5 creative ways companies can better support women in the workplace

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Companies should establish women as experts in their field early to clients, and support them if their expertise is challenged.

  • Five women share more holistic ways companies can better support them at work.
  • They say family planning is a primary concern of working women who want to start a family.
  • Financial and mental support for women planning to pursue long careers is also important.
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There are a bevy of benefits women consistently list as being most supportive – flexible work schedules, paid maternity leave, and childcare options, for example. But when Glassdoor asked women what companies could do better, they offered up some other ideas. Here, these women say, are the creative and important ways that companies could support them even better.

1. Help women plan for their families

“Many companies say they support women, but the reality is they don’t. Career advancement is linked to performance, as it should be – but if you are single and don’t have support, you are often putting everything aside to work and by the time you achieve your goals, you may not be able to have kids. I wish companies would offer IVF or egg storage options so women didn’t feel pressured to have kids early in their careers.” – Michelle, a nurse executive in Washington, DC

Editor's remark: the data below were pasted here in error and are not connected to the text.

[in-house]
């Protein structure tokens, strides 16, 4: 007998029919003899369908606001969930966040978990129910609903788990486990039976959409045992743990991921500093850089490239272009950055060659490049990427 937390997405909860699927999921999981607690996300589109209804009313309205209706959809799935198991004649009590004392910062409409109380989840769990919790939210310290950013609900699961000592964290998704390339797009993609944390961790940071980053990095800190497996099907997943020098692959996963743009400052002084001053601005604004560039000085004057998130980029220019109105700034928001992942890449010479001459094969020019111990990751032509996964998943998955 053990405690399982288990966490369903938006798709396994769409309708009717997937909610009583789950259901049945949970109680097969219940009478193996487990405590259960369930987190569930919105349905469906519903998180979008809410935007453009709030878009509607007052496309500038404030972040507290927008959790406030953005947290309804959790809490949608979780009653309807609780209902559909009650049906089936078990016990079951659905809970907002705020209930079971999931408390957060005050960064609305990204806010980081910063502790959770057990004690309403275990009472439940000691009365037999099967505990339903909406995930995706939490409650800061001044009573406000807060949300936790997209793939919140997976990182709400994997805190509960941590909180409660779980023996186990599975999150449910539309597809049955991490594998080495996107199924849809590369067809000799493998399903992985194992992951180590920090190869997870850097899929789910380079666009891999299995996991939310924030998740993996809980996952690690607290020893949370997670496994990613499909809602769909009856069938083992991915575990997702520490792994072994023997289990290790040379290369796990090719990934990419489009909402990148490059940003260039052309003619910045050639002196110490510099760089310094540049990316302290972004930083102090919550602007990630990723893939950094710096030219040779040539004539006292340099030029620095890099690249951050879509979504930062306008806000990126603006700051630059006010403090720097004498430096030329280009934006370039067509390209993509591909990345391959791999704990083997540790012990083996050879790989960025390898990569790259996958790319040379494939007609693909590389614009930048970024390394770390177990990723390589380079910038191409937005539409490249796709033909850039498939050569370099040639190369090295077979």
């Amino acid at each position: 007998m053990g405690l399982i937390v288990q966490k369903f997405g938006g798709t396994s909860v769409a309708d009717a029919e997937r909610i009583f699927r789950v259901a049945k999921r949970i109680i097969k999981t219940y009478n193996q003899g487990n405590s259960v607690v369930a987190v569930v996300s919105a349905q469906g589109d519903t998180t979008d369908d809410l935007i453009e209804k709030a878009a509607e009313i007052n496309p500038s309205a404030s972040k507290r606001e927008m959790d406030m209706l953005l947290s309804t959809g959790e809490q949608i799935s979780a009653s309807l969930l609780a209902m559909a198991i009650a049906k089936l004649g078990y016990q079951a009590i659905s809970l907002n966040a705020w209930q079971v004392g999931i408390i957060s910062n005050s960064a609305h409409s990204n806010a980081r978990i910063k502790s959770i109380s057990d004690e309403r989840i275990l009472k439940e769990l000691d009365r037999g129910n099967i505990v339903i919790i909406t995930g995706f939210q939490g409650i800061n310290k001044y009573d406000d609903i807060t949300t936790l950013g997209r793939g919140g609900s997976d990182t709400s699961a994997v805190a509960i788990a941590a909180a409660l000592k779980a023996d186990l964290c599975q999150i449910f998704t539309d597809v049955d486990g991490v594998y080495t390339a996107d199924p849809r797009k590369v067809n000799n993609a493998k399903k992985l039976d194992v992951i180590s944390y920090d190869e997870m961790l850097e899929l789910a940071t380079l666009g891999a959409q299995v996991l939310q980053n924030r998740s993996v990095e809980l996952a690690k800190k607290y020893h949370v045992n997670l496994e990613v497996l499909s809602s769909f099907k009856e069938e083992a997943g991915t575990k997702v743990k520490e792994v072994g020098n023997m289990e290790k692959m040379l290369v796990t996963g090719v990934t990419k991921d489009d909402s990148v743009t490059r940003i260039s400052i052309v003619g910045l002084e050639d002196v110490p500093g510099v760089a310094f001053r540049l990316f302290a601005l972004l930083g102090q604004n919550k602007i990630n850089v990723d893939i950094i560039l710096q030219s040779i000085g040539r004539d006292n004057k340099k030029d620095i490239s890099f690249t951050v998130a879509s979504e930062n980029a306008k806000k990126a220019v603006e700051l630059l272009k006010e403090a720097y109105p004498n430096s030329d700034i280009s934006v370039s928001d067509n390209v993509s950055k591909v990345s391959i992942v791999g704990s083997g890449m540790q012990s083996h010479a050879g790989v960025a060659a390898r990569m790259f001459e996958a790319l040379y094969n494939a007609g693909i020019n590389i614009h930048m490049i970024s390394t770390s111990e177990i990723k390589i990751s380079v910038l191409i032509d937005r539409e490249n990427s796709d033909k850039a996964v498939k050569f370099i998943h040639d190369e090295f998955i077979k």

2. Establish women as company leaders

“I had to prove myself to clients and other industry players and now, I’ve built a rapport. But it wasn’t always that way. My company kept me involved with client decisions from the start, and I recommend companies introduce women early to clients and establish them as the point-person or leader. I’ve experienced my fair share of sexism, with clients saying, ‘I don’t want to talk to you because you’re a woman.’ But my company’s leaders pushed back, touted my expertise, and told them I was the foremost expert.” – Carrie, an operations manager in Irvine, California

3. Craft HR policies that help women

“I’d strongly recommend small businesses hire HR consultants when drafting employee manuals, evaluation forms, disciplinary notices, and other HR-related documents. Having a professional take a holistic view of your practices is a great idea to ensure you’re building a fair, transparent workplace with equitable procedures related to evaluations, maternity leave, pay gap distributions, and other policies that disproportionately impact women. Male business owners may otherwise be unaware of some of these topics, so investing in an outside party to evaluate your HR practices is a must-do.” – Jenny, a program manager in Los Angeles, California

4. Offer plans that support pregnancy

“Many companies are becoming more generous with their maternity leave policies, but what about the time, effort and money it takes to actually get pregnant? Flexible work schedules, remote opportunities, emails instead of meetings, and better insurance benefits for fertility treatment would be awesome. Before I started trying for a baby, I was in a meeting with 20 women and not one of them had a child. It made me scared to attempt to try for my own because I thought my career wouldn’t support that path. Something’s got to give to make women more comfortable with having a baby.” – Arielle, a website founder in Boston, Massachusetts

5. Help with home office costs

“I think the one thing that could be done that would make me feel even more supported would be to help me subsidize the cost of a home office. I feel much more productive when I have a dedicated office space from which to work, and it allows me to get solid work done even when my daughter is home.” – Lacy, a chief marketing officer in Boston, Massachusetts